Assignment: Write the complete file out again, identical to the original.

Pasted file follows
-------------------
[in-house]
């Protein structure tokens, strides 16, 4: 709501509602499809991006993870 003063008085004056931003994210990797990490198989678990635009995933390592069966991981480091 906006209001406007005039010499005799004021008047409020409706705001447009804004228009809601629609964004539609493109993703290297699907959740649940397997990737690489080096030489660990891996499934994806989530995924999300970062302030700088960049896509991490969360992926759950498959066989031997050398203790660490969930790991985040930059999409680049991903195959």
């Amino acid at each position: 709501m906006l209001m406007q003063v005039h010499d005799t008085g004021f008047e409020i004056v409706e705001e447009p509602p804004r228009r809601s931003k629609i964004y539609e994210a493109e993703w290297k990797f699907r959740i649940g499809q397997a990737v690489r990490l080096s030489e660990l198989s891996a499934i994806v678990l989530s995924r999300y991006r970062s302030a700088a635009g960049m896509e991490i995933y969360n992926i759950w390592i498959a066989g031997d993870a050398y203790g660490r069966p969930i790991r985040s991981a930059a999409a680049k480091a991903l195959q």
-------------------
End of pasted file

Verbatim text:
[in-house]
């Protein structure tokens, strides 16, 4: 709501509602499809991006993870 003063008085004056931003994210990797990490198989678990635009995933390592069966991981480091 906006209001406007005039010499005799004021008047409020409706705001447009804004228009809601629609964004539609493109993703290297699907959740649940397997990737690489080096030489660990891996499934994806989530995924999300970062302030700088960049896509991490969360992926759950498959066989031997050398203790660490969930790991985040930059999409680049991903195959």
């Amino acid at each position: 709501m906006l209001m406007q003063v005039h010499d005799t008085g004021f008047e409020i004056v409706e705001e447009p509602p804004r228009r809601s931003k629609i964004y539609e994210a493109e993703w290297k990797f699907r959740i649940g499809q397997a990737v690489r990490l080096s030489e660990l198989s891996a499934i994806v678990l989530s995924r999300y991006r970062s302030a700088a635009g960049m896509e991490i995933y969360n992926i759950w390592i498959a066989g031997d993870a050398y203790g660490r069966p969930i790991r985040s991981a930059a999409a680049k480091a991903l195959q």